Streaming giant Netflix has failed in its bid to dismiss a $25 million infringement action brought against it by Chooseco LLC, current publisher of the perennially popular Choose Your Own Adventure books.
Chooseco alleges that its trademarks were infringed by the “Bandersnatch” episode of Netflix show “Black Mirror”, created by Charlie Brooker. The episode was notable for being interactive; at certain points in the episode, viewers were required to make choices for the characters on-screen, dictating their actions and, ultimately, influencing the direction of the narrative.
The Choose Your Own Adventure books were originally published by Bantam Books from the late 1970s until the 1990s. Told from a second-person point of view and allowing the reader to make choices that affected the story’s outcome, the series was immensely popular, spawning an entire “gamebook” genre that included popular series such as Lone Wolf and Fighting Fantasy. In 2003, Chooseco, which was founded by author R. A. Montgomery, writer and creator of the original series, purchased the lapsed rights to Choose Your Own Adventure in order to republish some of the books and license the property to other media.
Chooseco claims that by evoking Choose Your Own Adventure in its marketing for “Bandersnatch”, and by including a scene where the protagonist of the episode expresses his intention to create a videogame based on Choose Your Own Adventure, Netflix infringed upon its intellectual property.
Proceedings were brought against Netflix in 2019. In response, Netflix put up a defense based on the First Amendment decision in Rogers v. Grimaldi. According to that defense, in light of the First Amendment’s protection of artistic works, the use of a trademark in such a work may be actionable only if that use misleads.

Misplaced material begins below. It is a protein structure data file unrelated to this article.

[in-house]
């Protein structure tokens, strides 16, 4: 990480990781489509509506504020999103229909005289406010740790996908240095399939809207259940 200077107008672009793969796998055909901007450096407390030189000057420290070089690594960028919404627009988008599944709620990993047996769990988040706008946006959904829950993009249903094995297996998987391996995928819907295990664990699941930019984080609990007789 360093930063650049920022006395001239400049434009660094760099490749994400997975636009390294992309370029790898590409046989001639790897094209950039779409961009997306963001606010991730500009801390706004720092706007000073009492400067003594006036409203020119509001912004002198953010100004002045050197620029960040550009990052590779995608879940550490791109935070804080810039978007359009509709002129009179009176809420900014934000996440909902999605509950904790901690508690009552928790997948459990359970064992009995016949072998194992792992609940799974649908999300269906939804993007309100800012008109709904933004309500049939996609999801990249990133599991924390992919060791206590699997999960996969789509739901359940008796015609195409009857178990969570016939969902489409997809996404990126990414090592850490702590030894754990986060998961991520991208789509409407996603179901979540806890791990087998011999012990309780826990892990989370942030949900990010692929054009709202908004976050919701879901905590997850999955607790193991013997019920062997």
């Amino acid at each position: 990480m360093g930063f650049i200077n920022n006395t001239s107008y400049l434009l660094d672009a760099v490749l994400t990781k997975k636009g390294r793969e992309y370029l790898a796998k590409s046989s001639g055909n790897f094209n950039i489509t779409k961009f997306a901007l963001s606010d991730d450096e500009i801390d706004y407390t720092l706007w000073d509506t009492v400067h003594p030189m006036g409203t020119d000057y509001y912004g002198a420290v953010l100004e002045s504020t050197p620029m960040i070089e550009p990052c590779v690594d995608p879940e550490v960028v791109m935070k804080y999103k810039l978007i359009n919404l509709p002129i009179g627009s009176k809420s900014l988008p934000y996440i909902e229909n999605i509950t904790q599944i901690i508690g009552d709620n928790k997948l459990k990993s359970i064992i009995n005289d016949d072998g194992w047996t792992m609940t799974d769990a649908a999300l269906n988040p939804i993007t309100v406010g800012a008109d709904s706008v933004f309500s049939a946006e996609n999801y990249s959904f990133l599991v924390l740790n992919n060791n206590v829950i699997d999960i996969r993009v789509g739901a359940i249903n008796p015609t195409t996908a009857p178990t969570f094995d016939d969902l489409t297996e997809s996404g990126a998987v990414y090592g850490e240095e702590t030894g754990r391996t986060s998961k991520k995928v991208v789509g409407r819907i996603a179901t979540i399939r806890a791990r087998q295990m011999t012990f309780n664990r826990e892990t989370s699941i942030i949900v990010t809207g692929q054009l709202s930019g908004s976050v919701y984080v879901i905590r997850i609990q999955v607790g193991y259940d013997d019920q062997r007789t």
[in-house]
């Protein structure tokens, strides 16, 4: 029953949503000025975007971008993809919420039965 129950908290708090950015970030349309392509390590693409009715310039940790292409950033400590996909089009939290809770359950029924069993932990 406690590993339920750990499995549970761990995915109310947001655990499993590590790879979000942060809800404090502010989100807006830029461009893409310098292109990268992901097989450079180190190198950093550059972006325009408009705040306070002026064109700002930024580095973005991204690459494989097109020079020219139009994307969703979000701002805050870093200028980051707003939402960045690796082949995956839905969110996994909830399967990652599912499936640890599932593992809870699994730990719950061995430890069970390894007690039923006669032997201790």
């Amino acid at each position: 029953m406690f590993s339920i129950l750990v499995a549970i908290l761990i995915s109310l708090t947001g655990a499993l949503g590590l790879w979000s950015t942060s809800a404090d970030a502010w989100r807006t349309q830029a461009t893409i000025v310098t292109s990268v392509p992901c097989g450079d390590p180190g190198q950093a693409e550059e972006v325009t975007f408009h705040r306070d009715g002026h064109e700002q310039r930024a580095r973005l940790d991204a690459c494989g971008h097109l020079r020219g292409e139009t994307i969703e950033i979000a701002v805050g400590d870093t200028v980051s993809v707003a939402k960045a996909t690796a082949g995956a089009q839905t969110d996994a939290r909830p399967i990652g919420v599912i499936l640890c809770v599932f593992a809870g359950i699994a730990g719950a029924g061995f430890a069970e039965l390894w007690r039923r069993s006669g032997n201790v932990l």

Nonetheless, Judge William Sessions of the Vermont District Court found that Chooseco is entitled to proceed with its action, finding that:
“Netflix used Chooseco’s mark to describe the interactive narrative structure shared by the book, the videogame, and the film itself. In addition, the mental imagery associated with Chooseco’s mark adds to Bandersnatch’s 1980s aesthetic.
“Here, Chooseco has sufficiently alleged that consumers associate its mark with interactive books and that the mark covers other forms of interactive media, including films. The protagonist in Bandersnatch explicitly stated that the fictitious book at the center of the film’s plot was a ‘Choose Your Own Adventure’ book. In addition, the book, the videogame, and the film itself all employ the same type of interactivity as Chooseco’s products. The similarity between Chooseco’s products, Netflix’s film, and the fictitious book Netflix described as a ‘Choose Your Own Adventure’ book increases the likelihood of consumer confusion.
“Moreover, any descriptive aspects of the phrase [Choose Your Own Adventure] may stem from Chooseco’s mark itself. In other words, the phrase may only have descriptive qualities because Chooseco attached it to its popular interactive book series. The Court lacks the facts necessary to determine whether consumers perceive the phrase in a descriptive sense or whether they simply associate it with Chooseco’s brand.”
It remains to be seen whether Netflix and Chooseco will be able, or willing, to choose an ending to their own adventure, and reach a settlement.